Philippine Stocks Cheapest Since 2011 as Growth Belies RoutIan Sayson, Weiyi Lim and Michael Patterson
Philippine stocks are proving too cheap to pass up for two of the nation’s biggest money managers after falling the most since 2011, as companies post record profits and economic growth outpaces the world.
The equity market was among the hardest hit in Asia as global shares lost $2.4 trillion since Federal Reserve Chairman Ben S. Bernanke said on May 22 that the central bank could consider paring stimulus should the employment outlook show sustainable improvement. The Philippine Stock Exchange Index has dropped 12 percent from a May 15 record and now has an earnings yield of 5.2 percent, versus the 3.4 percent average on the nation’s debt. The last time the gap was this wide, in September 2011, the index rose 31 percent in six months.
BDO Unibank Inc. and Metropolitan Bank & Trust Co. say they’re switching out of bonds to buy equities. The economy expanded at a faster-than-estimated 7.8 percent pace in the first quarter, more than China’s 7.7 percent, and analysts increased profit forecasts for companies in the benchmark index to a record. While foreigner investors sold $267 million of Philippine stocks this month and exports fell in April, BDO says the gauge will jump as much as 23 percent by next year.
“This correction has opened a very good opportunity,” said Marvin Fausto, who oversees about $20 billion as the Manila-based chief investment officer at BDO, the country’s biggest money manager. “The idea is to keep buying on this weakness.”
The PSE index, which fell less than 0.1 percent to 6,513.20 in Manila today, will rally to as high as 8,000 next year, Fausto, who helps run this year’s second- and third-best performing Philippine stock funds, said in a June 9 phone interview. The $186 million BDO Institutional Equity Fund and the $267 million BDO Equity Fund both returned about 14 percent since the end of December. That compares with an average gain of 6.7 percent for 32 Philippine equity funds tracked by Bloomberg.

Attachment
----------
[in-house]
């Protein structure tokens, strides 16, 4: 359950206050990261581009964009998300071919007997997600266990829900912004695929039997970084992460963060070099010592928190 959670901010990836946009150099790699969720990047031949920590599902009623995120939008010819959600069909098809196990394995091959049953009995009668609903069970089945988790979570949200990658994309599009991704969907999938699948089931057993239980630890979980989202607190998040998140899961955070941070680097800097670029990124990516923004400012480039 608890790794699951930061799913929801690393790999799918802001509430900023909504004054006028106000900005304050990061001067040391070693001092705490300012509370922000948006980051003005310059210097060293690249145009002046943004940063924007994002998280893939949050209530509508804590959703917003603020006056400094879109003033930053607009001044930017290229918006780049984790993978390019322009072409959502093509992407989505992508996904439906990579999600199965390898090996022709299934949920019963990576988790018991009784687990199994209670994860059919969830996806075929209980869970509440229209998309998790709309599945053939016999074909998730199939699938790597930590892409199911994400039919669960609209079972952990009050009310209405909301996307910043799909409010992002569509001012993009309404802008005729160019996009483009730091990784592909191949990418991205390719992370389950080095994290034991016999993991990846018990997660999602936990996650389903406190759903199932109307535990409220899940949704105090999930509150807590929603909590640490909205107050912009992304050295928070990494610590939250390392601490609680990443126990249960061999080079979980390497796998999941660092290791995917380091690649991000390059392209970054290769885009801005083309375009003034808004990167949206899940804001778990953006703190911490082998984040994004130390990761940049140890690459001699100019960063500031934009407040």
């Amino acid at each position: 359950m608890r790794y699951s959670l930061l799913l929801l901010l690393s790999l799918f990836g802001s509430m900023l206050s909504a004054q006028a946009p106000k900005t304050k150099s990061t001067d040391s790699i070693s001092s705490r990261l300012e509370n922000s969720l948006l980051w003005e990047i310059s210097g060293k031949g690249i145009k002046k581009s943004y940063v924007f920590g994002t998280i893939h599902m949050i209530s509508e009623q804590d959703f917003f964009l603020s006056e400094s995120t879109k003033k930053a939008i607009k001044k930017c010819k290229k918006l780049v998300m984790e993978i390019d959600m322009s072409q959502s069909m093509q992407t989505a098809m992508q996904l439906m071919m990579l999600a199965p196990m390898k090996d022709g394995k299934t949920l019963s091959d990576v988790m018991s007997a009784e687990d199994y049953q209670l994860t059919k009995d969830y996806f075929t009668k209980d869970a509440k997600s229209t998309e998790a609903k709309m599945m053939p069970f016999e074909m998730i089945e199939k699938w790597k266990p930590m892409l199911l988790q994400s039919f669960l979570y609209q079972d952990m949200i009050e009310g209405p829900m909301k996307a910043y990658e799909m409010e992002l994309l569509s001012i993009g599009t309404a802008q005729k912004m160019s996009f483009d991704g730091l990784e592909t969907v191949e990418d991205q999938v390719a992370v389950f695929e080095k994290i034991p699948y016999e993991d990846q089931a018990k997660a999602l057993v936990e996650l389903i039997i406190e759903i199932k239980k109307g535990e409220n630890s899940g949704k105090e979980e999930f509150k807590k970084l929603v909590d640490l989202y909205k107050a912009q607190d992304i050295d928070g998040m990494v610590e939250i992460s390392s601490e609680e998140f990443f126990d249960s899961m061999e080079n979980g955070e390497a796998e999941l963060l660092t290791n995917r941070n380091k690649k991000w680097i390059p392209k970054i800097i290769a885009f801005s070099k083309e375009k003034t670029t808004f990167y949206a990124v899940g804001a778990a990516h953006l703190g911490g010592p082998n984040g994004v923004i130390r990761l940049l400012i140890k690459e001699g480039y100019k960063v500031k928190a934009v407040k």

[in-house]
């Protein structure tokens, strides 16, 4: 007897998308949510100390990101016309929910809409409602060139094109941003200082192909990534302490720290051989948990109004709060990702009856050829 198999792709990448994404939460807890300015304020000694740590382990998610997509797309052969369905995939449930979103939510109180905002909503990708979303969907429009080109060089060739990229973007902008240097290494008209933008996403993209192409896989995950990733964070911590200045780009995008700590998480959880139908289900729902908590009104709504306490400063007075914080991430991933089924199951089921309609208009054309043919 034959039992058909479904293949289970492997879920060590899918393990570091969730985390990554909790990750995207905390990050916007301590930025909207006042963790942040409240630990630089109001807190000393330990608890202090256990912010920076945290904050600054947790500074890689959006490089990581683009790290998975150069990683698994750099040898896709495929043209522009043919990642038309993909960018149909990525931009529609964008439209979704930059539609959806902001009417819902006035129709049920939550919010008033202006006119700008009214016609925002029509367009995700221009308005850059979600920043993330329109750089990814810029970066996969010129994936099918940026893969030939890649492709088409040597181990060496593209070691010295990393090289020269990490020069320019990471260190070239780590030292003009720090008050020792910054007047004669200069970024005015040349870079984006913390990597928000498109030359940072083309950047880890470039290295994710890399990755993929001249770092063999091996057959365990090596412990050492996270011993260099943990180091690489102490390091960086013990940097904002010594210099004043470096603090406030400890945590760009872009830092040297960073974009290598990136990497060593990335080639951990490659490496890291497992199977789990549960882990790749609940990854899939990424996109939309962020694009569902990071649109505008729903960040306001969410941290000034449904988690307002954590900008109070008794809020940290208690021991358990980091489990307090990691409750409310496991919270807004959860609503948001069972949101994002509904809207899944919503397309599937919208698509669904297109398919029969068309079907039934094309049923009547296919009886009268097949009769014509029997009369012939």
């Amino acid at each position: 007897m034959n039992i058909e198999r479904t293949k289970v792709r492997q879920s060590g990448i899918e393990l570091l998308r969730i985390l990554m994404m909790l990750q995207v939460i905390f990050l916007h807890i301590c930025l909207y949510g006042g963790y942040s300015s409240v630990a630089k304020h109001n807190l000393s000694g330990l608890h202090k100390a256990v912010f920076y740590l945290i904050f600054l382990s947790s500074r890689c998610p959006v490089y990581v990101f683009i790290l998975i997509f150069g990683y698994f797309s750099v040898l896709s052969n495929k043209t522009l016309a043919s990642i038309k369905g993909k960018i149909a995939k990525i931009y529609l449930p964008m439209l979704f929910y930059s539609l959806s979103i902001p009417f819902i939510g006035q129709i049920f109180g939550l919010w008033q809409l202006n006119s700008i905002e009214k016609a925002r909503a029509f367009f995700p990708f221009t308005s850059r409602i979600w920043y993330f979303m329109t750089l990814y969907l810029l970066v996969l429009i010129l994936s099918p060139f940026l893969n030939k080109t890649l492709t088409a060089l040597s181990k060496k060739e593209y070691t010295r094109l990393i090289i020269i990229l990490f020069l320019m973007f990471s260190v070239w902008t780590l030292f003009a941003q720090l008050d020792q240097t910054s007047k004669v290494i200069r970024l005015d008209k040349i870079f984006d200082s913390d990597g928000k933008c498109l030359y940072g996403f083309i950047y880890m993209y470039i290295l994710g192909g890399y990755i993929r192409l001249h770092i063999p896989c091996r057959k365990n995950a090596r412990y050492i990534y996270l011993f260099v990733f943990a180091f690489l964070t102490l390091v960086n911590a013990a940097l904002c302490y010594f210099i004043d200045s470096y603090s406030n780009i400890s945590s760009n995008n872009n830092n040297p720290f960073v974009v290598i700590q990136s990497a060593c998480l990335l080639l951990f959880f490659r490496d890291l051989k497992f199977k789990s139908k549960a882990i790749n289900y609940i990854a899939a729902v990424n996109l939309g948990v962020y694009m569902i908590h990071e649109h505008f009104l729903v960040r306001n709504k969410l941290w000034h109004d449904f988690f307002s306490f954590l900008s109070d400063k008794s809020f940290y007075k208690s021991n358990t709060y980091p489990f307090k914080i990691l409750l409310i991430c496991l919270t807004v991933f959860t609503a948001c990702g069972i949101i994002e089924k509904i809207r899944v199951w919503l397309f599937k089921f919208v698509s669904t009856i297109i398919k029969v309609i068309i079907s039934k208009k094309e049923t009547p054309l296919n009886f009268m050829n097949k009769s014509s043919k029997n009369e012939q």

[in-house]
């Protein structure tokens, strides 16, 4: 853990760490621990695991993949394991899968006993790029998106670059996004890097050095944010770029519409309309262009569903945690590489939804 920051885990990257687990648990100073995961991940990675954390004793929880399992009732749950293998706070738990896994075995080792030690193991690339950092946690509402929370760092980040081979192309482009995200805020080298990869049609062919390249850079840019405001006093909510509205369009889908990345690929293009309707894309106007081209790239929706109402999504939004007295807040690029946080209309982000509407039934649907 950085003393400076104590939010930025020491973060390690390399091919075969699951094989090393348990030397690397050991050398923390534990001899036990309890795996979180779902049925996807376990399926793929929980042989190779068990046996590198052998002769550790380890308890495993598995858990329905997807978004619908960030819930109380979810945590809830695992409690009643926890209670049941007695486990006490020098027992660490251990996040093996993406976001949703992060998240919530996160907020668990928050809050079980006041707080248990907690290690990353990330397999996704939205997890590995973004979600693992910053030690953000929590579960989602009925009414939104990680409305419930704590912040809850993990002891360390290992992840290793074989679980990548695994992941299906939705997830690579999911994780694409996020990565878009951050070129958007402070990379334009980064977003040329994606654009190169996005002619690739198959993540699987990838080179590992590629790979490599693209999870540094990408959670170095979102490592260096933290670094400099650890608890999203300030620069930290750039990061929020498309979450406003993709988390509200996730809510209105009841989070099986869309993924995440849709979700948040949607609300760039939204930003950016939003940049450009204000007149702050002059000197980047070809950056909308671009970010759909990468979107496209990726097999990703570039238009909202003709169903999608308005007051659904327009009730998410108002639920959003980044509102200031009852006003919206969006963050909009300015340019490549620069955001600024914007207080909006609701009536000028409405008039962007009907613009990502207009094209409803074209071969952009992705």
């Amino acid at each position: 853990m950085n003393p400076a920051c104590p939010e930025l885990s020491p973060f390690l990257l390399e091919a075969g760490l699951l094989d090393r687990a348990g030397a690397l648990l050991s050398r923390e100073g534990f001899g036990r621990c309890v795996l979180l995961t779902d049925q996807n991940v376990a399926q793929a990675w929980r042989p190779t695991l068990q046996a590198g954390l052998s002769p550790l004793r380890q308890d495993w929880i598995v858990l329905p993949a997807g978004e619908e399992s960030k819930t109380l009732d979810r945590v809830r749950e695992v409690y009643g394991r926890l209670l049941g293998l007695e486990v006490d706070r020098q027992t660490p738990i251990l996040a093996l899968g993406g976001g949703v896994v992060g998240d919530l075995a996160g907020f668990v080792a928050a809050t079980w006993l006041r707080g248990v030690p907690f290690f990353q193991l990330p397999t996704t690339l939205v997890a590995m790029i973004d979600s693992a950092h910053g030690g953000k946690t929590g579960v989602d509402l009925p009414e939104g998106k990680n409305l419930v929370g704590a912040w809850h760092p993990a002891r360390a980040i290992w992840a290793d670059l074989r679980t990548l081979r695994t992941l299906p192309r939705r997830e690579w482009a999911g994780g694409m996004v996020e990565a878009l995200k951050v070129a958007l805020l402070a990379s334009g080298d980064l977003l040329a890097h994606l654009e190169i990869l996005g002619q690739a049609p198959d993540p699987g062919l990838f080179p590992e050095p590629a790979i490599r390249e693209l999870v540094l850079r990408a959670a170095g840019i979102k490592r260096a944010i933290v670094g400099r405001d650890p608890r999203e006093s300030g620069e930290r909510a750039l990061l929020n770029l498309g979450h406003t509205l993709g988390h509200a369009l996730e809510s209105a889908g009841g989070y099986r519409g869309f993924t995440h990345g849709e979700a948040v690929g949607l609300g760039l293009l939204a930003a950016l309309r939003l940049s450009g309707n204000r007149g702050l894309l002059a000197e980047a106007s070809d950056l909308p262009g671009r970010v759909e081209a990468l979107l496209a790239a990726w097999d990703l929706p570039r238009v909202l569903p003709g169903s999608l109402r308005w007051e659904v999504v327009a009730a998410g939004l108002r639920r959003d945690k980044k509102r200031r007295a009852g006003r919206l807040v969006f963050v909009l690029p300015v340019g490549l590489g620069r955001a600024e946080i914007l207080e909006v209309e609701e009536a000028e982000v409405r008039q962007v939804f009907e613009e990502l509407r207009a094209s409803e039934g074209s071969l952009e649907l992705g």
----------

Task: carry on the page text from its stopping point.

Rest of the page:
Metropolitan Bank, the third-biggest Philippine money manager, has been buying shares of lenders during the retreat and has overweight positions on property and consumer stocks, Allan Yu, a Manila-based vice president who helps oversee $10 billion, said in a June 10 phone interview. Yu and Fausto declined to name specific stocks they are purchasing.
Bank of the Philippine Islands, the country’s biggest lender by market value, has dropped to 17 times estimated profits from as high as 23 times in February. Bloomberry Resorts Corp., a Manila-based casino and hotel operator, has a forward price-to-earnings multiple of 30, down from 53 in January, according to data compiled by Bloomberg.
The PSE index has retreated 12 percent since May 22, the biggest drop among 18 equity gauges in Asia tracked by Bloomberg after Thailand’s SET Index and Japan’s Topix. The MSCI All-Country World Index slipped 3.2 percent during the same period as Bernanke’s comments lifted U.S. Treasury yields and reduced appetite for riskier assets.
Philippine equity valuations are still high relative to regional peers and data this month cast doubt on the strength of the country’s economic growth.
The PSE index trades at 18 times projected 12-month earnings, versus the MSCI Southeast Asia index’s multiple of 14. The Philippine gauge’s earnings yield of 5.2 percent compares with 6.8 percent for the regional measure, according to data compiled by Bloomberg. The 1.6 percentage-point gap is bigger than the average spread of 0.54 percentage point, or 54 basis points, during the past three years.
Philippine unemployment increased to 7.5 percent in the three months through April, the highest level in three years, the government said on June 11. Exports shrank 12.8 percent in April, exceeding the 5.3 percent median of 12 estimates in a Bloomberg survey.